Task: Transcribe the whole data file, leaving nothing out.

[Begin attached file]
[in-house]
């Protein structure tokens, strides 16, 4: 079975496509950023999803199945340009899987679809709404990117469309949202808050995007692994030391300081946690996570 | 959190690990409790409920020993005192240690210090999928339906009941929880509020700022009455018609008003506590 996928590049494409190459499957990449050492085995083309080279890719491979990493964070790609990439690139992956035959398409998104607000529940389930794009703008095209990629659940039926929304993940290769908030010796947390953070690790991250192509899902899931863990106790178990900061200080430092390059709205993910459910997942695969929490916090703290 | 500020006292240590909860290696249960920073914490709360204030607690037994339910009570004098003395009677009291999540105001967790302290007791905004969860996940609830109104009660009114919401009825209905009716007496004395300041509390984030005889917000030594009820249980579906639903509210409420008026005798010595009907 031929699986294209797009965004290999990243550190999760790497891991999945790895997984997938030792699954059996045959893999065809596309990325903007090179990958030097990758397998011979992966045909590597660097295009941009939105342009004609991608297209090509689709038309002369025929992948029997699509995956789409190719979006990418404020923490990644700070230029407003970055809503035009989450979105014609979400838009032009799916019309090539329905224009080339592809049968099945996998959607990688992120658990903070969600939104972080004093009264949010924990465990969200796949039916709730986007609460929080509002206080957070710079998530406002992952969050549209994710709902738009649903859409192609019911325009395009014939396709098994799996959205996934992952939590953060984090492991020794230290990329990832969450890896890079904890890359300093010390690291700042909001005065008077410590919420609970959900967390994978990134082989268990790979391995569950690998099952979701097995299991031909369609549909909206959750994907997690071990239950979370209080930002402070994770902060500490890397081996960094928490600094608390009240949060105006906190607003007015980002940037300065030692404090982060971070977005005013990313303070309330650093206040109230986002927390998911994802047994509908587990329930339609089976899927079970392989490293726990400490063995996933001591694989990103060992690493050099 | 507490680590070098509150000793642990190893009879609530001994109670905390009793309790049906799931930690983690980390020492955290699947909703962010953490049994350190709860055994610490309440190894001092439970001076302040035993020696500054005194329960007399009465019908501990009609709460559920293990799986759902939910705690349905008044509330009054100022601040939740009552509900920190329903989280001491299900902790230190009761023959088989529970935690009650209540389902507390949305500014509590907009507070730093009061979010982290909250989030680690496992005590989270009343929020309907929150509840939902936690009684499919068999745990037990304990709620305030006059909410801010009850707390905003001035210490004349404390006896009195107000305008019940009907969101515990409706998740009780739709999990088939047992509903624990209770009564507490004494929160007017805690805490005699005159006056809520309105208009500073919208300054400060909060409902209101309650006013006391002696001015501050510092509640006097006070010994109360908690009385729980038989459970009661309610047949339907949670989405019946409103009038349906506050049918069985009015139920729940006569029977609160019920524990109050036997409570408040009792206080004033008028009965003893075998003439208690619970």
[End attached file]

[in-house]
């Protein structure tokens, strides 16, 4: 079975496509950023999803199945340009899987679809709404990117469309949202808050995007692994030391300081946690996570 | 959190690990409790409920020993005192240690210090999928339906009941929880509020700022009455018609008003506590 996928590049494409190459499957990449050492085995083309080279890719491979990493964070790609990439690139992956035959398409998104607000529940389930794009703008095209990629659940039926929304993940290769908030010796947390953070690790991250192509899902899931863990106790178990900061200080430092390059709205993910459910997942695969929490916090703290 | 500020006292240590909860290696249960920073914490709360204030607690037994339910009570004098003395009677009291999540105001967790302290007791905004969860996940609830109104009660009114919401009825209905009716007496004395300041509390984030005889917000030594009820249980579906639903509210409420008026005798010595009907 031929699986294209797009965004290999990243550190999760790497891991999945790895997984997938030792699954059996045959893999065809596309990325903007090179990958030097990758397998011979992966045909590597660097295009941009939105342009004609991608297209090509689709038309002369025929992948029997699509995956789409190719979006990418404020923490990644700070230029407003970055809503035009989450979105014609979400838009032009799916019309090539329905224009080339592809049968099945996998959607990688992120658990903070969600939104972080004093009264949010924990465990969200796949039916709730986007609460929080509002206080957070710079998530406002992952969050549209994710709902738009649903859409192609019911325009395009014939396709098994799996959205996934992952939590953060984090492991020794230290990329990832969450890896890079904890890359300093010390690291700042909001005065008077410590919420609970959900967390994978990134082989268990790979391995569950690998099952979701097995299991031909369609549909909206959750994907997690071990239950979370209080930002402070994770902060500490890397081996960094928490600094608390009240949060105006906190607003007015980002940037300065030692404090982060971070977005005013990313303070309330650093206040109230986002927390998911994802047994509908587990329930339609089976899927079970392989490293726990400490063995996933001591694989990103060992690493050099 | 507490680590070098509150000793642990190893009879609530001994109670905390009793309790049906799931930690983690980390020492955290699947909703962010953490049994350190709860055994610490309440190894001092439970001076302040035993020696500054005194329960007399009465019908501990009609709460559920293990799986759902939910705690349905008044509330009054100022601040939740009552509900920190329903989280001491299900902790230190009761023959088989529970935690009650209540389902507390949305500014509590907009507070730093009061979010982290909250989030680690496992005590989270009343929020309907929150509840939902936690009684499919068999745990037990304990709620305030006059909410801010009850707390905003001035210490004349404390006896009195107000305008019940009907969101515990409706998740009780739709999990088939047992509903624990209770009564507490004494929160007017805690805490005699005159006056809520309105208009500073919208300054400060909060409902209101309650006013006391002696001015501050510092509640006097006070010994109360908690009385729980038989459970009661309610047949339907949670989405019946409103009038349906506050049918069985009015139920729940006569029977609160019920524990109050036997409570408040009792206080004033008028009965003893075998003439208690619970």